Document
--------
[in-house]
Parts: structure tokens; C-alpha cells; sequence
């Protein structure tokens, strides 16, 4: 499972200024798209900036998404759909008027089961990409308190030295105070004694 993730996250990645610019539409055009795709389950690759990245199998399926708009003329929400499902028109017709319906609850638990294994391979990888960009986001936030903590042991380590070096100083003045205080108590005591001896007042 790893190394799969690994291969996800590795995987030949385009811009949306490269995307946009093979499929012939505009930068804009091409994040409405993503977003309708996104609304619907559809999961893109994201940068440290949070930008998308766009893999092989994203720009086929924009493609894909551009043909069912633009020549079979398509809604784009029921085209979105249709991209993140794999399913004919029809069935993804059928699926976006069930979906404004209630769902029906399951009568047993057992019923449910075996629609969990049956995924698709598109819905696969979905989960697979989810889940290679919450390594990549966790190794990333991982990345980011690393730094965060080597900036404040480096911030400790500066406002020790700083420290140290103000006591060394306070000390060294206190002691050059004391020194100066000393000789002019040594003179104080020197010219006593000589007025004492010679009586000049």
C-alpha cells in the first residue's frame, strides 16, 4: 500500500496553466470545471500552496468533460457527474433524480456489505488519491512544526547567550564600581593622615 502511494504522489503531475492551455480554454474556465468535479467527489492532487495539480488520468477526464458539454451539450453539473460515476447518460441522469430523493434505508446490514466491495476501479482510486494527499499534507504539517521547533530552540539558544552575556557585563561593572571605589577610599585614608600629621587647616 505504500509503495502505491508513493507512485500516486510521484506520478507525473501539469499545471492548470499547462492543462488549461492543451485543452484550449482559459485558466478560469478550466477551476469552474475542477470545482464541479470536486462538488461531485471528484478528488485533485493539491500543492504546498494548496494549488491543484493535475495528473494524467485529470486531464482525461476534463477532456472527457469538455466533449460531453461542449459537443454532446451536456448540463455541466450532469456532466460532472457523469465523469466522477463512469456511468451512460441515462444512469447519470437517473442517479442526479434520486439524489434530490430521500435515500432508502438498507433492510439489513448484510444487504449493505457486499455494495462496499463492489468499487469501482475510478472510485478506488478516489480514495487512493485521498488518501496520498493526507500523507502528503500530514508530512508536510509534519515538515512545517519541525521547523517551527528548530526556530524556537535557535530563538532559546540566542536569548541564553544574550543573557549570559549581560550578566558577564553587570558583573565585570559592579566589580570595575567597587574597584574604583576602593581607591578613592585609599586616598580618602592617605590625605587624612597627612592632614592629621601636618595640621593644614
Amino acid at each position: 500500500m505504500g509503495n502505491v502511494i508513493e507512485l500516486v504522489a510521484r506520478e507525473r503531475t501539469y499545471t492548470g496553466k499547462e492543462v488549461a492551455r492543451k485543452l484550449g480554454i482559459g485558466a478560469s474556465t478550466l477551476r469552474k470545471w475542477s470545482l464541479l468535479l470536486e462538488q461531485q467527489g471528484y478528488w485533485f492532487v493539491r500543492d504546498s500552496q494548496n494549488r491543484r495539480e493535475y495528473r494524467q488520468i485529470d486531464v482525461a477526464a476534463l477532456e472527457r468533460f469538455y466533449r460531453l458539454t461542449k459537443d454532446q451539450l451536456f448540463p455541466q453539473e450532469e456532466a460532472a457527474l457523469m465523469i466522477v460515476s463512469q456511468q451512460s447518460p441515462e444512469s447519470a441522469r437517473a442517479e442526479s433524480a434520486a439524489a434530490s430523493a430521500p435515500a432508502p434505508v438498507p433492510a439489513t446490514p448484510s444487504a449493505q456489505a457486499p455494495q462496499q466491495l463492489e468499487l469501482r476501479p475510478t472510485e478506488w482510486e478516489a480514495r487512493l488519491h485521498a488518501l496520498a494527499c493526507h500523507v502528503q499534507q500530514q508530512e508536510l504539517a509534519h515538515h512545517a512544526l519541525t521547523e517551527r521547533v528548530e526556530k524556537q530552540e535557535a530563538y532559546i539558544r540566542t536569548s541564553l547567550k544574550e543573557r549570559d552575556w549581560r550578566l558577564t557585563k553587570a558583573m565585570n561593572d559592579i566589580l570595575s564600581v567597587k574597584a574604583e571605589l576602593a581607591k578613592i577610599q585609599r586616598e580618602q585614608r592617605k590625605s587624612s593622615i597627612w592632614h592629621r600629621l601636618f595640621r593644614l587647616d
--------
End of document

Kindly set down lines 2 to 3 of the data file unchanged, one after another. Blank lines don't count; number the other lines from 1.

Parts: structure tokens; C-alpha cells; sequence
């Protein structure tokens, strides 16, 4: 499972200024798209900036998404759909008027089961990409308190030295105070004694 993730996250990645610019539409055009795709389950690759990245199998399926708009003329929400499902028109017709319906609850638990294994391979990888960009986001936030903590042991380590070096100083003045205080108590005591001896007042 790893190394799969690994291969996800590795995987030949385009811009949306490269995307946009093979499929012939505009930068804009091409994040409405993503977003309708996104609304619907559809999961893109994201940068440290949070930008998308766009893999092989994203720009086929924009493609894909551009043909069912633009020549079979398509809604784009029921085209979105249709991209993140794999399913004919029809069935993804059928699926976006069930979906404004209630769902029906399951009568047993057992019923449910075996629609969990049956995924698709598109819905696969979905989960697979989810889940290679919450390594990549966790190794990333991982990345980011690393730094965060080597900036404040480096911030400790500066406002020790700083420290140290103000006591060394306070000390060294206190002691050059004391020194100066000393000789002019040594003179104080020197010219006593000589007025004492010679009586000049």